Sundowners (2017)


Directed by Pavan Moondi
Country: USA

Three years ago, I was impressed with a little indie gem called “Diamond Tongues”, a tragicomedy with sharp observations about the film industry. The film was co-directed by Toronto-born, Los Angeles-based filmmaker Pavan Moondi, who recently released his not-so-appealing third feature, “Sundowners”, starring Phil Hanley and newcomer Luke Lalonde in the main roles. They play Alex Hopper and Justin Brown, respectively, two solitary buddies who, fed up of their common lives and daily financial struggle, see an unexpected opportunity to shoot a wedding in Mexico as their temporary salvation. However, while Alex is a full-time videographer with years of experience, Justin, who was supposed to photograph, doesn’t even know how to change the aperture in a camera.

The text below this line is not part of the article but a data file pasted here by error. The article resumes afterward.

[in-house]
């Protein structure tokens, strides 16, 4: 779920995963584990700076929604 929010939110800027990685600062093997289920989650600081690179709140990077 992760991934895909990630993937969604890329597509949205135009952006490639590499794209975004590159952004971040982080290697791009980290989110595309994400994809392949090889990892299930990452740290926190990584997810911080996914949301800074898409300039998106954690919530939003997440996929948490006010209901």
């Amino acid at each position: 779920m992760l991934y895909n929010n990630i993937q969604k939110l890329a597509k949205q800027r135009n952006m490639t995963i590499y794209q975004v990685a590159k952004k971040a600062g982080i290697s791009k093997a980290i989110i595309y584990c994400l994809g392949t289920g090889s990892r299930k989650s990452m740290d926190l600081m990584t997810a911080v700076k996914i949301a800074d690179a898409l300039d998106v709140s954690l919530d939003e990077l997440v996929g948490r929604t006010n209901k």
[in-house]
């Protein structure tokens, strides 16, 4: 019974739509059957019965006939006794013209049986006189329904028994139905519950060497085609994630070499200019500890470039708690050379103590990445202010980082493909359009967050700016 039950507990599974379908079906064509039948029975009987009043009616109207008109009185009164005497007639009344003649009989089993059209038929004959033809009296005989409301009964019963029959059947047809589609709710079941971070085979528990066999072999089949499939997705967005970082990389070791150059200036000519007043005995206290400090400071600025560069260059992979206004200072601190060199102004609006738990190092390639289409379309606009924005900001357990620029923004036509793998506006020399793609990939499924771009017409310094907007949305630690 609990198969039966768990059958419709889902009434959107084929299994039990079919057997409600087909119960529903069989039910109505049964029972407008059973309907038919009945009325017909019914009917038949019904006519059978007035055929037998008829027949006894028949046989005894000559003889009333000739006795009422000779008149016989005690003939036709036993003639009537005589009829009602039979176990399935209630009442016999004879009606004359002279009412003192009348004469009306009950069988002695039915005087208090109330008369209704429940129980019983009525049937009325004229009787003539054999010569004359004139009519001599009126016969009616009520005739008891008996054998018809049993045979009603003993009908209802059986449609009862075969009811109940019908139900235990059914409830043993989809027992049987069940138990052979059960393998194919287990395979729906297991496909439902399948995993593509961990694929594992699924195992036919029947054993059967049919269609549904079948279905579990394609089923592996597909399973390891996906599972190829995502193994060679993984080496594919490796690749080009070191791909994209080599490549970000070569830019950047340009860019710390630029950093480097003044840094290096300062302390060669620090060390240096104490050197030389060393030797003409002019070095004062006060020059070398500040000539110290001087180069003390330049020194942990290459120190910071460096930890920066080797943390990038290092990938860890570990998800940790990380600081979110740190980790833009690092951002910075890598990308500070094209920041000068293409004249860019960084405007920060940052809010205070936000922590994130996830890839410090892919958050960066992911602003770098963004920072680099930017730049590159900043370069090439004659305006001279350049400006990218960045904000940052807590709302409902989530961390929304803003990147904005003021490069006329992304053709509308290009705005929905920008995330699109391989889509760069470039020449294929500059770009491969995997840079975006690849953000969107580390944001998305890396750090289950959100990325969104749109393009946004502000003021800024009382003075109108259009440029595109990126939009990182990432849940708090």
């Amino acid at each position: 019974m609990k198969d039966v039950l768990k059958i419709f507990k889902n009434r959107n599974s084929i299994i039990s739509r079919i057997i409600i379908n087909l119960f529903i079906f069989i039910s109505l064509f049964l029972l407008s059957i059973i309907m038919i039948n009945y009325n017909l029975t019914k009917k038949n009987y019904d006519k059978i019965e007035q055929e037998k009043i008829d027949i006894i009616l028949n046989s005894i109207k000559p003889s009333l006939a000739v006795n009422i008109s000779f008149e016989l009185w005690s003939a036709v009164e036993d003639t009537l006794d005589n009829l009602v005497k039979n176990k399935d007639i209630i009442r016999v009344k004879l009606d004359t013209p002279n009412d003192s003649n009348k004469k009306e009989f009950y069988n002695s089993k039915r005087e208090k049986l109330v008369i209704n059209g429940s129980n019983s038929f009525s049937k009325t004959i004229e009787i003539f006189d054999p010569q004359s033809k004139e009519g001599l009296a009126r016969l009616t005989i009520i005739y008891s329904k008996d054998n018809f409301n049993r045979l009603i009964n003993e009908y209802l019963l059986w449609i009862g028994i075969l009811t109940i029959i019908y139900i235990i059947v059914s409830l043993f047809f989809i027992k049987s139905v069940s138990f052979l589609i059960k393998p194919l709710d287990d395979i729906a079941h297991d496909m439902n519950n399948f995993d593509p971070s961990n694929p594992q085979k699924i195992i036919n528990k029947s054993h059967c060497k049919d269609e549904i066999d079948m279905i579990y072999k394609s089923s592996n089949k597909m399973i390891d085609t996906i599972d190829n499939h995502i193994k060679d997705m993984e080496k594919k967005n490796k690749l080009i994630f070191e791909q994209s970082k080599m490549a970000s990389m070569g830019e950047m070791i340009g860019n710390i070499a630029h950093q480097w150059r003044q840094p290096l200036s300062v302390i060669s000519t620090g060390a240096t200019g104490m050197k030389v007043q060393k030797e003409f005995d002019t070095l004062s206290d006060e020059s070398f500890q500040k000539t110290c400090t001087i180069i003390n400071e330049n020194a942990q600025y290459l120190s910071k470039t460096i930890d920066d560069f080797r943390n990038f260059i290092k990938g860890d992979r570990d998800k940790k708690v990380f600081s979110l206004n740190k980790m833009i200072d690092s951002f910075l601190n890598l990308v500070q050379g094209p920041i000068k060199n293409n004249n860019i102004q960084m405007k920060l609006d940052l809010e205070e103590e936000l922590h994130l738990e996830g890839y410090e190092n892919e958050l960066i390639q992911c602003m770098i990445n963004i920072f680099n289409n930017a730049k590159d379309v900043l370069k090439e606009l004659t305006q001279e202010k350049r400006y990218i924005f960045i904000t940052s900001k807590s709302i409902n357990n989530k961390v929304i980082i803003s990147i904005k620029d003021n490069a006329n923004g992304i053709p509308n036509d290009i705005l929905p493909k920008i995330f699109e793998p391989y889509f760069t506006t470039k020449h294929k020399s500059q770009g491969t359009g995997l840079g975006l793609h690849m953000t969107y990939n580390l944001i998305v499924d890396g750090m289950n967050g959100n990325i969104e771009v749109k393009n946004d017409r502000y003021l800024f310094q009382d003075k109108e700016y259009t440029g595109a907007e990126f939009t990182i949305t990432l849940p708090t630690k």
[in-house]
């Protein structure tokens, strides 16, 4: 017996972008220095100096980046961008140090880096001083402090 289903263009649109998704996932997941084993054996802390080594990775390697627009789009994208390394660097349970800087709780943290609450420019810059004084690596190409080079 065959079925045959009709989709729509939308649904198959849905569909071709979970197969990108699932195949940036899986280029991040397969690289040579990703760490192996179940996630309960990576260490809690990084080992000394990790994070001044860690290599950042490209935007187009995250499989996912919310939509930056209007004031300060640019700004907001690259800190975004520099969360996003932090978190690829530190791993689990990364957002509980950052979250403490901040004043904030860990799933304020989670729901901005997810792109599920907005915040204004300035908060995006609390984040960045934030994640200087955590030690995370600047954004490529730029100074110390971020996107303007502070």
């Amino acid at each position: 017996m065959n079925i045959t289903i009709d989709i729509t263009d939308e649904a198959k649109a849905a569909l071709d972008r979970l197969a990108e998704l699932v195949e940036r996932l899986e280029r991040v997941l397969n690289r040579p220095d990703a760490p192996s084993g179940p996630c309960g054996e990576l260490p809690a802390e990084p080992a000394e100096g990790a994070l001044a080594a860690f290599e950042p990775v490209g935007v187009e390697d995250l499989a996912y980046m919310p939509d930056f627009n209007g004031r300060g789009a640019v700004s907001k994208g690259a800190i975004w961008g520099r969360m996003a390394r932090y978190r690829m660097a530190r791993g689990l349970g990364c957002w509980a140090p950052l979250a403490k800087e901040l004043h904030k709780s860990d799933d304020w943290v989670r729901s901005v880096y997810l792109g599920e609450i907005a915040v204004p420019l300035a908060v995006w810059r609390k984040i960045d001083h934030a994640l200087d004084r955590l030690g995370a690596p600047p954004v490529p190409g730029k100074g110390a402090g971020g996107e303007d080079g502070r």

The assignment came from the agency for which Alex works. His discreditable boss, Tom (Tim Heidecker), also a notorious boaster, is the best the film has to offer, believe it or not. Posing as an asshole yet funny in his lines and posture, this is the typical guy who acts tough in the presence of his employees but cools down his voice when talking to his wife. With all the nerve in the world, he advises Alex not to mix business and pleasure, but plays guitar in his office while bullshitting about the wages he owes him.


While none of the wedding’s tribulations are a novelty, the boys’ strong sense of adventure is uplifted. Still, the situations that swirl around them don’t ring true. As an aggravating factor, we have the pointless dialogues, which roundly fail to engage in all its modesty.

This is a messy attempt to invoke “The Hangover” and fuse it with “Wedding Crashers”. Pavan Moondi already showed he could do much better than what he did in this mind-numbing trifle.